Serite a free man7 June 2016
Investigative journalist, Sonny Serite is now a free man after the Directorate on Public Prosecution dropped charges against him upon realizing that there were no grounds for prosecution.
Investigative journalist, Sonny Serite is now a free man after the Directorate on Public Prosecution dropped charges against him upon realising that there were no grounds for prosecution. Serite was forced to endure three months of persecution by President Ian Khama government – and forced to endure two drawn-out, politically-motivated trials and days in a holding cell – simply for his work for Botswana Gazette. The journalist was charged with receiving stolen property, which was never in his possession. His colleague, Abueng Sebola, a Records Officer at the Office of President remains on suspension and his charge has been changed. He is expected to appear in court in August. Like we have said before, the arrest of Serite and Sebola was a scare tactic aimed at frustrating the work of investigative journalism and send a chilling effect to would-be whistle-blowers at government enclave and elsewhere. It is a stark reminder that Khama’s repressive regime remains an affront to fundamental rights such as freedom of the press. The arrest was politically motivated and careless. Botswana, a non-believer in press freedom, needs to improve her record and should not use its power to promote laws that criminalise journalism. Freedom House now rates the country as partly free, a significant downgrade compared to previous rankings.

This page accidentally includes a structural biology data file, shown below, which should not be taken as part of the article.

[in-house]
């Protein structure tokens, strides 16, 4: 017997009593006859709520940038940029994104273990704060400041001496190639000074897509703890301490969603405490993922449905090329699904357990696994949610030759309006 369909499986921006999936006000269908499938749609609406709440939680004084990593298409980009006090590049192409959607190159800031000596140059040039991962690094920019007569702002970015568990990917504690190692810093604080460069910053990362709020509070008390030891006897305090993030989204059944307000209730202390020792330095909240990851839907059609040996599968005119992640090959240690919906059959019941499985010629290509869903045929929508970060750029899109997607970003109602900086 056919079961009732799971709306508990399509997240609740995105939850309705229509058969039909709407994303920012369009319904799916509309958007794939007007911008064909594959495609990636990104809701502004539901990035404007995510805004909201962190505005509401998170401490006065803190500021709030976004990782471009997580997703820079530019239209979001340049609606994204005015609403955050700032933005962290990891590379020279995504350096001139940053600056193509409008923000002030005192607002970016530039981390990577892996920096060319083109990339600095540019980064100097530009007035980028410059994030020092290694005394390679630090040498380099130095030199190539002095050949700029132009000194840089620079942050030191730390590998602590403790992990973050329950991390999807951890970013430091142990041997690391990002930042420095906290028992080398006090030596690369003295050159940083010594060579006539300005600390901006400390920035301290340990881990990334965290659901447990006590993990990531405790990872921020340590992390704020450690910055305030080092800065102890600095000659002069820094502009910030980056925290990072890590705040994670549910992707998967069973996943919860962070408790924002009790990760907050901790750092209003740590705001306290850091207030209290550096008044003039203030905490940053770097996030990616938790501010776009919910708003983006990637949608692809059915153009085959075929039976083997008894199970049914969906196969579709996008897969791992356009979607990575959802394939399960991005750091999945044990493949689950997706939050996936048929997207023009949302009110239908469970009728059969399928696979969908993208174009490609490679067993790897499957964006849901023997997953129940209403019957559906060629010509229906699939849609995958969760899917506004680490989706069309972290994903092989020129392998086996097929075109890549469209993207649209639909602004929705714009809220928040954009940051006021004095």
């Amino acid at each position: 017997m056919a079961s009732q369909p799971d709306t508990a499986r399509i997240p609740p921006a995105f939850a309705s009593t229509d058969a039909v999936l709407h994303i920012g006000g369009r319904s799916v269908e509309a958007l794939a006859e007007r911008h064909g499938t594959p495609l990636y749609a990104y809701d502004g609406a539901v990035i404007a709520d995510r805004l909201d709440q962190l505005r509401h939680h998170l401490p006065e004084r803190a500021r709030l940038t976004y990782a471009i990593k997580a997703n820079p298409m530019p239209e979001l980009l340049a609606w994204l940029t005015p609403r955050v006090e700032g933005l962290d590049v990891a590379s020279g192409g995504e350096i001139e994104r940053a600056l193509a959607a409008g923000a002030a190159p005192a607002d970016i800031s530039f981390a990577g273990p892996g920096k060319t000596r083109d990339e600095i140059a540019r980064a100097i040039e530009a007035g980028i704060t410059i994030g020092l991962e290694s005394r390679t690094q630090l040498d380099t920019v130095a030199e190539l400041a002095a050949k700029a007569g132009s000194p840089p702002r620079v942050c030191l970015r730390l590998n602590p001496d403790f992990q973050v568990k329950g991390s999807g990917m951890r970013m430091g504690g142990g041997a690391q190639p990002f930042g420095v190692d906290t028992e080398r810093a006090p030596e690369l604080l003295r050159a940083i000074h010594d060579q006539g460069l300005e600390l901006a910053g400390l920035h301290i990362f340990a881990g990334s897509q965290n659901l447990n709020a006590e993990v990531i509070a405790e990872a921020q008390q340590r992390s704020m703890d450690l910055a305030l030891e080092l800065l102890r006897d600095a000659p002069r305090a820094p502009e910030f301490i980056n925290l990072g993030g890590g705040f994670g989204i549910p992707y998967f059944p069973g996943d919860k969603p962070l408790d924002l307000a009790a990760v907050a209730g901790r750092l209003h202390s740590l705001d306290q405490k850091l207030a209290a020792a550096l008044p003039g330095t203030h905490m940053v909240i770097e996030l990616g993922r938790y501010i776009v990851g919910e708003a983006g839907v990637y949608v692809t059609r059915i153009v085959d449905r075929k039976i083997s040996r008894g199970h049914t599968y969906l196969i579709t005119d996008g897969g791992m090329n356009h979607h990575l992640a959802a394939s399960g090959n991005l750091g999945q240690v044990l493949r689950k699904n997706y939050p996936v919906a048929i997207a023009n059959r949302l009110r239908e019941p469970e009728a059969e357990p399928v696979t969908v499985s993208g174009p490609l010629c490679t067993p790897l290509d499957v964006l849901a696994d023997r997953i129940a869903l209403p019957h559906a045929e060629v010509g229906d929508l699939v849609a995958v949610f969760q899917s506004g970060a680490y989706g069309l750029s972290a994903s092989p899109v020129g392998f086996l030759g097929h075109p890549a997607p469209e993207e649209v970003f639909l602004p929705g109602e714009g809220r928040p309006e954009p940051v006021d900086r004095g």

There is need for an Act that promotes access to public records if we are going to have a truly transparent and accountable government. With the existence of such legislation, accessing public records would not require people like Sebola to take risks that land them in courts.
We support Sebola’s thoughtful intervention, which brought new hope to investigative journalism. He is a heroic whistle-blower and his efforts will not go unnoticed. He was driven by public interest to expose wrongdoing at OP. Both Serite and Sebola stand for what INK Centre for Investigative Journalism stands for – promoting and serving democracy by revealing abuses of power, corruption and betrayal of public trust. Without them, citizens’ ability to monitor those in power is obviously diminished.
We cannot have a media that relies solely on the good will of public servants to get information, and it is too much to expect of the government and other public bodies to deliver it without the backing of an appropriate provision, which breathes life into Section 12 of the Constitution. But surely we can have an open and balanced discussion about how we accommodate the private press as a true watchdog that promotes and serves democracy, while safeguarding the intimacy and dignity rightly craved by human beings.